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Sunday, July 16, 2006

Vietvets come in from the cold war

THE LAST ASSASSIN by Barry Eisler. G.P. Putnam's Sons, 2006, 334 pp., $24.95 (cloth).
WHITE TIGER by Michael Allen Dymmoch. St. Martin's Minotaur, 2005, 308 pp., $24.95 (cloth).
THE TUNNEL RATS by Stephen Leather. Hodder and Stoughton, 2005, 501 pp., £6.99 (paper).

John Rain, Barry Eisler's American-Japanese hit man for hire, makes his fifth appearance -- but hopefully not the last -- in "The Last Assassin." After deadly sojourns around Southeast Asia and on other continents, the Rain saga has come full circle, with surviving characters from Eisler's first work, plus new additions, converging on Japan.

If Rain hadn't mixed business with pleasure, his life wouldn't be quite so complicated. But he learns he had fathered a son by a Japanese woman, Midori, whose own father Rain had been hired to terminate in his debut appearance. Rain subsequently saved Midori's life and she moved to New York, where she works as a jazz pianist. But Rain's nemesis, powerful gang leader Yamaoto, is convinced that putting a watch on Midori will eventually lead him to Rain.

To protect his former lover and their baby son, Rain sets out to wreck the partnership between Yamaoto's gang and that of Big Liu, his Taiwanese drug connection. This is done with the tacit approval and partial assistance of Tatsu, Rain's high-ranking friend in Japan's National Police Agency. Rain, it seems, is so accomplished at killing people that governments are his best customers.

Rain, who fought in Vietnam (which means he's got to be at least 50 now), works with two loyal comrades in arms -- "Dox," a former U.S. Marine sniper and Delilah, a beautiful but deadly Israeli Mossad agent he first met, and nearly killed, in Macau several books ago. Delilah infiltrates a high-class Omote-sando cathouse and the book climaxes in a violent yakuza shootout that would do justice to a Ken Takakura film.

Earlier, Rain intercepted a secret drug deal at an isolated port on the Sea of Japan, at which time he came to blows with two supersized ex-sumo wrestlers -- such a cliched situation that I'd normally be moved to slam a book shut at that point. I've become increasingly intolerant, moreover, of mystery and thriller writers' growing tendency to dwell too heavily on their protagonists' personal lives at the expense of plot. It may be a true sign of Eisler's craft, however, that Rain's sumo brawls, romantic antics and emotional encounter with fatherhood somehow merge seamlessly onto the narrative, perhaps even to the point of enhancing it.

Little Saigons

America's overseas wars inevitably generate fiction that involves men who return from battle with psychological traumas, war brides and old secrets they hope to keep hidden.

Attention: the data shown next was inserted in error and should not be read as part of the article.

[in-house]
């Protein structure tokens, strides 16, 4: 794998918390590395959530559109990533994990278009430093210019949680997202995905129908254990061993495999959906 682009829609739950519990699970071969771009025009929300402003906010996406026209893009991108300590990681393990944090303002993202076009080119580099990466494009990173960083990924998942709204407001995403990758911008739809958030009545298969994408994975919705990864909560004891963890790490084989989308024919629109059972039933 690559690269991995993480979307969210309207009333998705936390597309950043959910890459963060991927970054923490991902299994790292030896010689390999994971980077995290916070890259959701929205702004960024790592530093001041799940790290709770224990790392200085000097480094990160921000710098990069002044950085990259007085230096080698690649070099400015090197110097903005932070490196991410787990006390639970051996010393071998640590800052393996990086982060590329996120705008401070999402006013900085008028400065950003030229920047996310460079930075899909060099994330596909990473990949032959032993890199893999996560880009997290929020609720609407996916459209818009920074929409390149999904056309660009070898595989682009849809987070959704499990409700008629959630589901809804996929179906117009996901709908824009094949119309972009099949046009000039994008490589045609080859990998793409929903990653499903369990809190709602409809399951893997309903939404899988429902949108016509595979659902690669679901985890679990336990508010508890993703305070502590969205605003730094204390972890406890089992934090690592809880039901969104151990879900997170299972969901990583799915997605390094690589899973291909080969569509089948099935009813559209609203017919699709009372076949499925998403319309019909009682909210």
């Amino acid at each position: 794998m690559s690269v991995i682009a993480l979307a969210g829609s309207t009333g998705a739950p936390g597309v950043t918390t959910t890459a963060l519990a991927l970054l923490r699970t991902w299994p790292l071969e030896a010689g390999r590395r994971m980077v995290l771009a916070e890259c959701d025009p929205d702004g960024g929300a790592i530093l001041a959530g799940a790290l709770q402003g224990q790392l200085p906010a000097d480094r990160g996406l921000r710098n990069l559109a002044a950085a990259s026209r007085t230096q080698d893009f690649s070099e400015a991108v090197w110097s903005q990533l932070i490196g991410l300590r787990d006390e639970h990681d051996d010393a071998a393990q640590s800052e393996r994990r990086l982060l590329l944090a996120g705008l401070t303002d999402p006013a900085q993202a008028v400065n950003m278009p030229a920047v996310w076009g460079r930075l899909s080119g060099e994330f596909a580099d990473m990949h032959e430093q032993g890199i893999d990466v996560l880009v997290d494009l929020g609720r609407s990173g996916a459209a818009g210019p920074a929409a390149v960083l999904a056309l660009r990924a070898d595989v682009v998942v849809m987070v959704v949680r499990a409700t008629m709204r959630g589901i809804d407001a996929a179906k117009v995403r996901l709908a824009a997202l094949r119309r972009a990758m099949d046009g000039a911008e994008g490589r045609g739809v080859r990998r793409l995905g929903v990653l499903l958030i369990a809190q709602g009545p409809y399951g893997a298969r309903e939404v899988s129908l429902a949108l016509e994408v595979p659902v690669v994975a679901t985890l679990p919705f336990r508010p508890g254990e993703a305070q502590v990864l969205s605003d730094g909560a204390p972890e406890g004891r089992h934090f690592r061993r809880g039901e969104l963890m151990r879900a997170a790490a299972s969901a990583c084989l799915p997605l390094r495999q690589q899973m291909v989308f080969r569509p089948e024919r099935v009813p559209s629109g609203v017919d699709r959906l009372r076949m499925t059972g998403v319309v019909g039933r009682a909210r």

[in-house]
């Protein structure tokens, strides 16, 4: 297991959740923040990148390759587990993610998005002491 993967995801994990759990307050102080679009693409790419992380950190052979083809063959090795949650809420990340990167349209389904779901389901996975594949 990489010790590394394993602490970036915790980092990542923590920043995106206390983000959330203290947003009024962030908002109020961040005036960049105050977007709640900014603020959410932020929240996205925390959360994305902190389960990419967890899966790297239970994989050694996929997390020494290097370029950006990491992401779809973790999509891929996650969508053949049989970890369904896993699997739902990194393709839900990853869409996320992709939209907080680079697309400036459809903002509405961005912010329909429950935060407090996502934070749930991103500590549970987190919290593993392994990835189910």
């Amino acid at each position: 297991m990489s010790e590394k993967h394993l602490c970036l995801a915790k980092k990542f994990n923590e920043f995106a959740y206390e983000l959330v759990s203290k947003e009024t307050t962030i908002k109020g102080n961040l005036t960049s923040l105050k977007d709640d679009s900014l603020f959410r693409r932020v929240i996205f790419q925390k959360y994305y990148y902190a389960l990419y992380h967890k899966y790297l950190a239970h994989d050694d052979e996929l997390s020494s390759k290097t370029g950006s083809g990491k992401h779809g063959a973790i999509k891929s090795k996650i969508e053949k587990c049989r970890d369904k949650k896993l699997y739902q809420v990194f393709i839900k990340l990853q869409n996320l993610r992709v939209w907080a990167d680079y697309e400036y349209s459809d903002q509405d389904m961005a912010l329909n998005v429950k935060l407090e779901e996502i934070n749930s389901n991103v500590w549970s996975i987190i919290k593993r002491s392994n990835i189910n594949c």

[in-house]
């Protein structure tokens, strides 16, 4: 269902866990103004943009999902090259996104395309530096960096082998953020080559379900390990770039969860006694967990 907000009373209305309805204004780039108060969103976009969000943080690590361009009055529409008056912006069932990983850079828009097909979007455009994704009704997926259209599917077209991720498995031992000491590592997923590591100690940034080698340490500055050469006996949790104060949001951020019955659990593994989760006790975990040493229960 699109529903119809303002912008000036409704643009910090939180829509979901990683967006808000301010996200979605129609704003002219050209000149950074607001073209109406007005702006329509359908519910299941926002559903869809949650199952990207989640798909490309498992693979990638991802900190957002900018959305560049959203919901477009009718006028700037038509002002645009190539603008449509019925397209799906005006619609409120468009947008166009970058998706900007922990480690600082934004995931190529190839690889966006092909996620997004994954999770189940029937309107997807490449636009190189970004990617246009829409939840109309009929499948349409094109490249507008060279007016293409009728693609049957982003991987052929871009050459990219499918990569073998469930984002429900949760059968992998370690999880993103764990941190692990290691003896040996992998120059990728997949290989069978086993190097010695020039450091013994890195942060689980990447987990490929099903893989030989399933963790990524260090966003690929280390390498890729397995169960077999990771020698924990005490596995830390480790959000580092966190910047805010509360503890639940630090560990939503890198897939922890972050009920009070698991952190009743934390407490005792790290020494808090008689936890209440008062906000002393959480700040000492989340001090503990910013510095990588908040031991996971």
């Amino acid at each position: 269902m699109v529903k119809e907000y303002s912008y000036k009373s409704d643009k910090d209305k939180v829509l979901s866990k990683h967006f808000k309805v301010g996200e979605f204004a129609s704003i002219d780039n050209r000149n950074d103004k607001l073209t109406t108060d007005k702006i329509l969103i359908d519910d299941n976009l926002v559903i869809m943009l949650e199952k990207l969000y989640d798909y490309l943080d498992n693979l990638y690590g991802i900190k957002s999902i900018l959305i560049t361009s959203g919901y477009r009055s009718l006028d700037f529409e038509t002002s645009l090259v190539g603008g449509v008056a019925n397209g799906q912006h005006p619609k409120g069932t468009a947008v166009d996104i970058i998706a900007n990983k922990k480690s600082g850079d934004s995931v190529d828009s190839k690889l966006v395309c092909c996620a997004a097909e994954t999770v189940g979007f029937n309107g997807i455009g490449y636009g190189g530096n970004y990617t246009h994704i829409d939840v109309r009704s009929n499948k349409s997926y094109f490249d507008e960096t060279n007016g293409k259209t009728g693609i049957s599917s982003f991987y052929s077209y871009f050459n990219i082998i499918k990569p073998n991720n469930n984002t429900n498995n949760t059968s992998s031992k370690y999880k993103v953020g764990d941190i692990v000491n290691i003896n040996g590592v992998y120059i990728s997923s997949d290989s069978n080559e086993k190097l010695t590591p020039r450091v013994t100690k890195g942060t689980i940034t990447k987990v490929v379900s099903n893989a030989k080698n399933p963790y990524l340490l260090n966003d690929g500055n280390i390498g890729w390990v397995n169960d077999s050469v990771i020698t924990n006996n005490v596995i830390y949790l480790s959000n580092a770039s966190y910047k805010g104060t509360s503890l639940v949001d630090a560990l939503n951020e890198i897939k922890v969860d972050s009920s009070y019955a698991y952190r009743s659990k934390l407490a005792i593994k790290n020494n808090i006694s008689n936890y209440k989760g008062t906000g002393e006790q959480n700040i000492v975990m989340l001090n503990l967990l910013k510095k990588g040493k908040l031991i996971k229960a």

Once upon a time in Saigon lived a ruthless war profiteer known as Cop Trang -- "White Tiger." No one seemed to know who he was, and even three decades later and on a different continent, Cop Trang is still killing to keep his identity a secret.

Chicago detective John Thinnes and his friend, psychologist Jack Caleb, both Vietnam veterans, join forces to track down the killer. By incredible coincidence one murder suspect, a mixed-blood man whose mother is of one of White Tiger's most recent victims, may possibly be Thinnes' natural son.

While set in present-day Chicago, White Tiger's narrative is interspersed with some realistic flashbacks that show author Dymmoch extensively researched the war and its aftermath.

The main flaw in "The Tunnel Rats" is not so much weak research as a complete lack of plausibility. The re-issue of this book, first published in 1997, has Sgt. Nick Wright of the British Transport Police investigating the murder of a man in an abandoned London subway tunnel. The man is finally identified as an American news photographer. Soon thereafter the victim's Asian wife goes missing. When Wright learns of the murder of another American in Thailand under similar circumstances, he flies off to Bangkok, and from there to Saigon, to probe the involvement of former "tunnel rats," men who volunteered for one of the most risky jobs in the Vietnam war -- engaging the enemy in his huge, booby-trapped underground tunnel network.

Eventually the British cop finds himself entering one such tunnel complex in Vietnam in search of the killer, while being pursued by another, even more ruthless killer, who is prepared to eliminate everyone to conceal a wartime atrocity.

With no disrespect intended to Sgt. Wright, it's rare to see the hero of a book so totally outclassed -- in this case by his own fellow British cops, by the Yank veterans and by not one but two criminals operating under separate motives.

Those in search of the ultimate work on the theme of Vietnamese revanchisme, by the way, might want to obtain Charles McCarry's "The Tears of Autumn," which attributes the Kennedy assassination to American involvement in the overthrow and assassination of South Vietnam's prime minister, Ngo Dinh Diem, on Nov. 2, 1963 -- 20 days before Kennedy was murdered in Dallas. First released in 1975, it was republished by Outlook Hardcover last year.

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